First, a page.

Understanding the Opioid Epidemic
The US is in the midst of an opioid overdose epidemic. According to the Centers for Disease Control and Prevention (CDC), 130 Americans die every day from an opioid overdose. The center estimates the total economic burden of opioid misuse in the United States to be $78.5 billion every year. This includes the cost of healthcare, lost productivity, addiction treatment and criminal justice involvement. In 2017 Health and Human Services (HHS) declared a public health emergency after 68% of all drug overdose deaths involved an opioid that same year.
What caused this?
In the late 1990s, pharmaceutical companies assured the medical community that patients would not become addicted to opioid pain relievers such as oxycodone, hydrocodone, fentanyl, and tramadol. As a result, healthcare providers began to prescribe them at greater rates, HHS explains. Increased prescription of opioid medications led to widespread misuse of both prescription and non-prescription opioids before it became clear that these medications are indeed highly addictive. By 2018, ten million Americans were misusing opioids leading to increases in overdoses and babies born with withdrawal symptoms from opioids that were in their mother’s systems when they were pregnant. Also known as neonatal abstinence syndrome, or NAS. In the state of Texas alone, the number of babies born with NAS has increased by 60% over the last five years.
Anyone who takes prescription opioids can become addicted to them. As many as 1 in 4 patients receiving long-term opioid therapy in a primary care setting struggles with opioid addiction, reports the CDC. Opioid dependence causes withdrawal symptoms, which makes it difficult to stop taking them. Addiction occurs when dependence interferes with daily life. Symptoms of addiction include uncontrollable cravings and inability to control opioid use even though it’s having negative effects on personal relationships or finances. Research shows there is a common misperception in the United States that prescription drug misuse is without risk because prescription drugs are regulated pharmaceuticals with legal, medical uses.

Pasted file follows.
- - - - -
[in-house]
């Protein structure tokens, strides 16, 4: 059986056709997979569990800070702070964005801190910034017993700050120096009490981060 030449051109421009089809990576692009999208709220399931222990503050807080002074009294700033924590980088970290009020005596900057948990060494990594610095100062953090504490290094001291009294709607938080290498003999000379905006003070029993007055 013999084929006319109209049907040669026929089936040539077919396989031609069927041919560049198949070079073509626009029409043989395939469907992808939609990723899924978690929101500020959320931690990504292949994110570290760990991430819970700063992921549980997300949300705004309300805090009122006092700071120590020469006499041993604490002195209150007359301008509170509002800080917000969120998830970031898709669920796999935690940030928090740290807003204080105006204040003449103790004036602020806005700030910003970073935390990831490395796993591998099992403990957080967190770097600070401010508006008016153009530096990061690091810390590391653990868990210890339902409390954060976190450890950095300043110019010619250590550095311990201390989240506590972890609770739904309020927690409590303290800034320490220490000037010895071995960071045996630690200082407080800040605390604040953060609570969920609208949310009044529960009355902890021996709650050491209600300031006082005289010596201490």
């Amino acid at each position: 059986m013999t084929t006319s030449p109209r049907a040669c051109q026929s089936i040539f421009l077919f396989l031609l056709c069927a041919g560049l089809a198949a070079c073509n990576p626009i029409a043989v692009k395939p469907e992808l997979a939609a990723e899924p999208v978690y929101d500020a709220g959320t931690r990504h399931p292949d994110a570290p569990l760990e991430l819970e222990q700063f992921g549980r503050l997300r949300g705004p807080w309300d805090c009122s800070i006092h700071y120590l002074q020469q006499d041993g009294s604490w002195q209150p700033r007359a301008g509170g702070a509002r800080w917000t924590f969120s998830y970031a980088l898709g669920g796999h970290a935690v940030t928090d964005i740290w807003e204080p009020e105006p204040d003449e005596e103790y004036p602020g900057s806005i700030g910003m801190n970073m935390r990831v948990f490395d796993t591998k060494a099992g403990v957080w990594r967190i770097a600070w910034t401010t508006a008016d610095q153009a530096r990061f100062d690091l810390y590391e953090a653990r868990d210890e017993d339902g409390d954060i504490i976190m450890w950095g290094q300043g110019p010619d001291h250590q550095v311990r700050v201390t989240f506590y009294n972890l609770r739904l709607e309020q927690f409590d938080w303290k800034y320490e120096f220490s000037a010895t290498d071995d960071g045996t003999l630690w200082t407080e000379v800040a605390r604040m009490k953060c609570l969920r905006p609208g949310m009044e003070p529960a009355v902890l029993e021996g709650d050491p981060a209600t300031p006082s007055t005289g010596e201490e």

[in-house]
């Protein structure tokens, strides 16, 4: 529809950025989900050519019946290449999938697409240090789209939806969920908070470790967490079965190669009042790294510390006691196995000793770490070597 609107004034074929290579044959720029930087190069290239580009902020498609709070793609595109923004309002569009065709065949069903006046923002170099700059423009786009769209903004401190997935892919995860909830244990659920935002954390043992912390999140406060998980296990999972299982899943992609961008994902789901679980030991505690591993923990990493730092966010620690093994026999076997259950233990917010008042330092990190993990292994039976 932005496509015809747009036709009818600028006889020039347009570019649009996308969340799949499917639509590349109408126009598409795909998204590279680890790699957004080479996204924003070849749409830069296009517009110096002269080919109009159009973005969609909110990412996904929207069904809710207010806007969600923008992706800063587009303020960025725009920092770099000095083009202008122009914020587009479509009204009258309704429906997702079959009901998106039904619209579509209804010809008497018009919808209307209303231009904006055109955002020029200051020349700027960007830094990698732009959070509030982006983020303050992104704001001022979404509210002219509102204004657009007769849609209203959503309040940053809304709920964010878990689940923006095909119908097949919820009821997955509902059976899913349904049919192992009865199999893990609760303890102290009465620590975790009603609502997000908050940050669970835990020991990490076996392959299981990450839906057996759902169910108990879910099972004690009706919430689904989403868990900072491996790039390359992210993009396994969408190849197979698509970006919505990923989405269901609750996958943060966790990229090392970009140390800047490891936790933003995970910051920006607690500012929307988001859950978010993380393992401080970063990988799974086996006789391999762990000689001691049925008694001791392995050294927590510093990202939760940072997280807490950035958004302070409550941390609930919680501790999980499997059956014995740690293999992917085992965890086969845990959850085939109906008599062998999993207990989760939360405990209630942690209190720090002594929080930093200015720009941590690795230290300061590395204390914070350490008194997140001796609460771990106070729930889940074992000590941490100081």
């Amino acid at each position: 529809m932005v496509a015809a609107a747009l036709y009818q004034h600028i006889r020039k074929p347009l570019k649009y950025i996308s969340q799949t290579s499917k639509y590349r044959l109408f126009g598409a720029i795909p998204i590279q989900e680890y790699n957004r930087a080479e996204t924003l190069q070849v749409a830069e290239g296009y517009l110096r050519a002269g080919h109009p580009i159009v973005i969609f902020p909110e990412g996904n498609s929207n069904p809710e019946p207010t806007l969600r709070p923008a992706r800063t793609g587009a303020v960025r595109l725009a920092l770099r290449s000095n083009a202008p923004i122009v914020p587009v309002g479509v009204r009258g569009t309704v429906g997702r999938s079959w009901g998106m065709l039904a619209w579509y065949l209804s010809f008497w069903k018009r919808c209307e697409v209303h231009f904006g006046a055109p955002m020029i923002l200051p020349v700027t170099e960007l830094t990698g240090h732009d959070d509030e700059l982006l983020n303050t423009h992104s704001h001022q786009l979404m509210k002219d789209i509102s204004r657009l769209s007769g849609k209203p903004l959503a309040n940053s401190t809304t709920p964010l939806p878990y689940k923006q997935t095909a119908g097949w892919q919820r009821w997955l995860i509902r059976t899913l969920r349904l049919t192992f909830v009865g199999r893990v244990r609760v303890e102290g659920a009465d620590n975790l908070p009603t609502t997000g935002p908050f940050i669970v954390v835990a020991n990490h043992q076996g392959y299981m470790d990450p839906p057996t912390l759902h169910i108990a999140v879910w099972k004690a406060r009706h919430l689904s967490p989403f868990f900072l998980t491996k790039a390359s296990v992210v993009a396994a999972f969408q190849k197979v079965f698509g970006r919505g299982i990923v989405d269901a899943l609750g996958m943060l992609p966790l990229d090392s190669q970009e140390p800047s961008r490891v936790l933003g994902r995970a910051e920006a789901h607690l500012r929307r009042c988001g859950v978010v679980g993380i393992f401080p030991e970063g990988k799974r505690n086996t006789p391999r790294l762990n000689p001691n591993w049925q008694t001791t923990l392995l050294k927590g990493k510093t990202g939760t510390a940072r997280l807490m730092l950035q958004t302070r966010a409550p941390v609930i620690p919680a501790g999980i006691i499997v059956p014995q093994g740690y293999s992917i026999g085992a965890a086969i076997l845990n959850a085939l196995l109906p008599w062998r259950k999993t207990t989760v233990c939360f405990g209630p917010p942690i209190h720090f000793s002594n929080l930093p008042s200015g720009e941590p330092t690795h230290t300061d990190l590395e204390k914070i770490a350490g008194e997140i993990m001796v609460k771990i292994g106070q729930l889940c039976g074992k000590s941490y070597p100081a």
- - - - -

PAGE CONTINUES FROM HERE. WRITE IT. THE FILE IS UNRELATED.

Combatting the Opioid Epidemic
The CDC and HHS are committed to working with communities fighting the opioid epidemic to improve awareness, prevention, research and equipping states with resources. The HHS launched a comprehensive 5-Point Strategy that includes:
- Access: Better Prevention, Treatment, and Recovery Services
- Data: Better Data on the Epidemic
- Pain: Better Pain Management
- Overdoses: Better Targeting of Overdose-Reversing Drugs
- Research: Better Research on Pain and Addiction
This issue has become a public health crisis with devastating consequences. If you or someone you know needs help, effective treatment and prescriptions are available and can save lives.
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